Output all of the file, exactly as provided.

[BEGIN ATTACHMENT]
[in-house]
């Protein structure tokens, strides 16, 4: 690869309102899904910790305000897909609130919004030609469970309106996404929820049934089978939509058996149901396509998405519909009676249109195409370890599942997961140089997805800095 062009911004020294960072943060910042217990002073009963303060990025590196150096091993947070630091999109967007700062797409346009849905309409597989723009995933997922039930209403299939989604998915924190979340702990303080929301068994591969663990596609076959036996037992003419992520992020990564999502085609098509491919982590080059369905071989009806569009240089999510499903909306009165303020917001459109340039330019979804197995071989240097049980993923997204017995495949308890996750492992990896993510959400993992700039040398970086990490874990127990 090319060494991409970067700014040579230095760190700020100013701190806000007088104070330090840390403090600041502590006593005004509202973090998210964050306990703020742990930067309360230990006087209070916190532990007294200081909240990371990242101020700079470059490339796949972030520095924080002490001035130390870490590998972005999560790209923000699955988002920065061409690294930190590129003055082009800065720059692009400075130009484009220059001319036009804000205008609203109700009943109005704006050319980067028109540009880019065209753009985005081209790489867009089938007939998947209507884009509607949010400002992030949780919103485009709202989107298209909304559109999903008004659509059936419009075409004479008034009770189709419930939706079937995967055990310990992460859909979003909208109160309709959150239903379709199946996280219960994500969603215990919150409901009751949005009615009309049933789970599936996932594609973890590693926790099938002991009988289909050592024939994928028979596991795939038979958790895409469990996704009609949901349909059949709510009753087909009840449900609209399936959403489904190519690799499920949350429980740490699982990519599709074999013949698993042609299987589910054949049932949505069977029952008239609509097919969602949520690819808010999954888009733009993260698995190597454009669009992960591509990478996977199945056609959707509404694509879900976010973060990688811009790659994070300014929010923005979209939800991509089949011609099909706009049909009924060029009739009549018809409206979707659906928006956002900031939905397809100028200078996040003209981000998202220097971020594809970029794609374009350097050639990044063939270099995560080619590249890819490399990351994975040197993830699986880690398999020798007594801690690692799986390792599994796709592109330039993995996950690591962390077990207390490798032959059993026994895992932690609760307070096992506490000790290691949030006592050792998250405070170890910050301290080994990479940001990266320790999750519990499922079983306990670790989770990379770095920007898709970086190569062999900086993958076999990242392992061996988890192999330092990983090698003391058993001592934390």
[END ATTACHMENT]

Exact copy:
[in-house]
């Protein structure tokens, strides 16, 4: 690869309102899904910790305000897909609130919004030609469970309106996404929820049934089978939509058996149901396509998405519909009676249109195409370890599942997961140089997805800095 062009911004020294960072943060910042217990002073009963303060990025590196150096091993947070630091999109967007700062797409346009849905309409597989723009995933997922039930209403299939989604998915924190979340702990303080929301068994591969663990596609076959036996037992003419992520992020990564999502085609098509491919982590080059369905071989009806569009240089999510499903909306009165303020917001459109340039330019979804197995071989240097049980993923997204017995495949308890996750492992990896993510959400993992700039040398970086990490874990127990 090319060494991409970067700014040579230095760190700020100013701190806000007088104070330090840390403090600041502590006593005004509202973090998210964050306990703020742990930067309360230990006087209070916190532990007294200081909240990371990242101020700079470059490339796949972030520095924080002490001035130390870490590998972005999560790209923000699955988002920065061409690294930190590129003055082009800065720059692009400075130009484009220059001319036009804000205008609203109700009943109005704006050319980067028109540009880019065209753009985005081209790489867009089938007939998947209507884009509607949010400002992030949780919103485009709202989107298209909304559109999903008004659509059936419009075409004479008034009770189709419930939706079937995967055990310990992460859909979003909208109160309709959150239903379709199946996280219960994500969603215990919150409901009751949005009615009309049933789970599936996932594609973890590693926790099938002991009988289909050592024939994928028979596991795939038979958790895409469990996704009609949901349909059949709510009753087909009840449900609209399936959403489904190519690799499920949350429980740490699982990519599709074999013949698993042609299987589910054949049932949505069977029952008239609509097919969602949520690819808010999954888009733009993260698995190597454009669009992960591509990478996977199945056609959707509404694509879900976010973060990688811009790659994070300014929010923005979209939800991509089949011609099909706009049909009924060029009739009549018809409206979707659906928006956002900031939905397809100028200078996040003209981000998202220097971020594809970029794609374009350097050639990044063939270099995560080619590249890819490399990351994975040197993830699986880690398999020798007594801690690692799986390792599994796709592109330039993995996950690591962390077990207390490798032959059993026994895992932690609760307070096992506490000790290691949030006592050792998250405070170890910050301290080994990479940001990266320790999750519990499922079983306990670790989770990379770095920007898709970086190569062999900086993958076999990242392992061996988890192999330092990983090698003391058993001592934390």